This morning, reporting for the Associated Press, Sam Metz wrote that “The amount of money pouring into the race reflects how McMullin has turned Utah from a political afterthought to a legitimate battleground.” Or at least made gullible millionaires think it is a legitimate battle ground, which it isn’t. “The outside spending supporting him,” continued Metz, “also illustrates the traditional partisan dynamics at play in the independent-versus-Republican race and the emerging reality that some Democratic Party-aligned groups and donors see McMullin— an anti-abortion conservative— as one path toward preventing Republicans from controlling the Senate… McMullin was endorsed by Utah Democrats in April, insists he would caucus with neither party if elected and holds conservative positions on abortion, guns and government spending.” Perfect for the direction corrupt corporate conservatives in the Democratic Party are dragging Franklin and Eleanor Roosevelt’s former protector of the American working class.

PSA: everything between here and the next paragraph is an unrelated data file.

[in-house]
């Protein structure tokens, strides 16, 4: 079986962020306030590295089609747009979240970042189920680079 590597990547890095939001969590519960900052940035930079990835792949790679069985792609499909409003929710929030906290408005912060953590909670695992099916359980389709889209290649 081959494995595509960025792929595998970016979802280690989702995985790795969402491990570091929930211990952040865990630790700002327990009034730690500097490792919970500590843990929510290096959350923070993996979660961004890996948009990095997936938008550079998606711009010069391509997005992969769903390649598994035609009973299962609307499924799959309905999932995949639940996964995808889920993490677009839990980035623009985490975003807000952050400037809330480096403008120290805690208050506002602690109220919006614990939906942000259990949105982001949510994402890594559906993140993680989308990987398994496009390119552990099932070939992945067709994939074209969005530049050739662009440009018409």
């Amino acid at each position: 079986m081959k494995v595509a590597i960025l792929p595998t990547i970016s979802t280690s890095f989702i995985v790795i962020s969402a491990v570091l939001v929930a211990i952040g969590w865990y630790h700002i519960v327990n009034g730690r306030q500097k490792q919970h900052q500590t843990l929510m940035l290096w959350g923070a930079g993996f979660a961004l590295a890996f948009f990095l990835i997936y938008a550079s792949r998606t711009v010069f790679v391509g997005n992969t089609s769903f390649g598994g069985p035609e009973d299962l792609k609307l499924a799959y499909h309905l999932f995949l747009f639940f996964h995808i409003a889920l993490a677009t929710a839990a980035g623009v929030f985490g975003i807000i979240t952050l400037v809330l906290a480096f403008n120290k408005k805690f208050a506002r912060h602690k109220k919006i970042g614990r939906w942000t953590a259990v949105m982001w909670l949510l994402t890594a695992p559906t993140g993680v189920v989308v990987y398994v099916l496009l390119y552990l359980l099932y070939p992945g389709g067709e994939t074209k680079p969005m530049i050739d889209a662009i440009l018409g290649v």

And, overriding McMullin’s conservatism is one fact: he’s a vocal critic of Señor Trumpanzee, enough for Democratic donors to spend millions of dollars on his otherwise pointless race. I might not agree with this strategy, but I do understand it. Did you read the guest editorial in the NY Times yesterday by George Washington University history Professor Matthew Dallek, The Fading Line Between Rhetorical Extremism and Political Violence? Author a a forthcoming book— Birchers: How The John Birch Society Radicalized The American Right— Dallek wrote about the accelerating pace of “erosion of norms restraining extreme behavior” that began pre-Trump but that has totally inundated the GOP since Trump. “Society,” he wrote, “looks as if it is coming apart at the seams.” And its undeniable that Mike Lee— and the vast majority of elected Republican officials— were complicit.